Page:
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The Magazine of The Evangelical Lutheran Church in America

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Lowering the decibel level

Does the volatile rhetoric involved in some of America's most contentious political and moral issues such as abortion and gay rights lead to violence? Can the decibel level of public discourse be lowered without abandoning deeply held ethical principles?

Leaders from more than two dozen groups often at loggerheads in bitter religious disagreements over such social issues met in December to explore a platform for civil coexistence.

"Even the most entrenched opponents are seeking an alternative to rancor and distrust," said moderator Martin Marty, an ELCA pastor and renowned historian.

Much of the rapid-fire three-hour roundtable, while touching on family planning and abortion, centered around homosexuality.

"We're not trying to spread any particular agenda," said Robert W. Patterson, editor of a publication of the Family Research Council. "Is it uncivil to suggest that homosexual behavior — I'm not talking about the orientation, but the behavior — is destructive to the moral order?"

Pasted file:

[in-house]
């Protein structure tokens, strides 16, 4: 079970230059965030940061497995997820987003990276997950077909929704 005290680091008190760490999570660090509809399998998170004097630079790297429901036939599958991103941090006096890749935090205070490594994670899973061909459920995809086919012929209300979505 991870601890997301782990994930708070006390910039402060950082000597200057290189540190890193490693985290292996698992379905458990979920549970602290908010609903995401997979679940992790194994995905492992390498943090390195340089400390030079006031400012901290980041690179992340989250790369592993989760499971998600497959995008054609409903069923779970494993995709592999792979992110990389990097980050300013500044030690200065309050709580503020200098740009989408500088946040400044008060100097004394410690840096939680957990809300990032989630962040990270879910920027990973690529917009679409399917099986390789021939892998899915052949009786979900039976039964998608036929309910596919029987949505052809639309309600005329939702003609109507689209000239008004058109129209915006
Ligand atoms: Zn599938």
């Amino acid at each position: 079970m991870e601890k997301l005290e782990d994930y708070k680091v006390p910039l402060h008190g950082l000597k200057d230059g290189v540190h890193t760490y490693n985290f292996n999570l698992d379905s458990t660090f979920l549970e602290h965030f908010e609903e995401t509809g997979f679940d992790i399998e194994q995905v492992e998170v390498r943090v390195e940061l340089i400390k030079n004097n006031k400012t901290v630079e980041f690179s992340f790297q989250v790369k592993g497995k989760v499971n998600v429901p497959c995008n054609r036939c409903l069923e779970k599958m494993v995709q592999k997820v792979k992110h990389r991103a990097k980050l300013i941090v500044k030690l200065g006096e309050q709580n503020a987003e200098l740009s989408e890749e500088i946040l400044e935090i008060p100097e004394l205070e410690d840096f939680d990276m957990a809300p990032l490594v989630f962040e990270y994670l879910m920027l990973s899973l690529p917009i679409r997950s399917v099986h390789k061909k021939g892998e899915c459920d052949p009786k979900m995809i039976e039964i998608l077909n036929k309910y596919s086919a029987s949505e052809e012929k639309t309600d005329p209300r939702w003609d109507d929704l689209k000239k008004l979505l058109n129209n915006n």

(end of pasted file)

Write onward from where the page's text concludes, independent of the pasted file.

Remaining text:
"There's a consequence to your message no matter how civilly you say it," said Judith Schaeffer, People for the American Way. "You did not kill Matthew Shepard, but you created an environment in which homosexuals are seen as alcoholics, kleptomaniacs — as something sick."

Marty, scholar-in-residence at the Park Ridge Center for the Study of Health, Faith and Ethics, said the Chicago-based think tank is developing a set of principles for restoring civility to public discourse. "The principles are an urgently needed transfusion to help faith communities realize civil dialogue on a wide range of controversial issues," he said.

In the coming months, the center will distribute at least 2,000 copies of its principles to people in positions of religious leadership.


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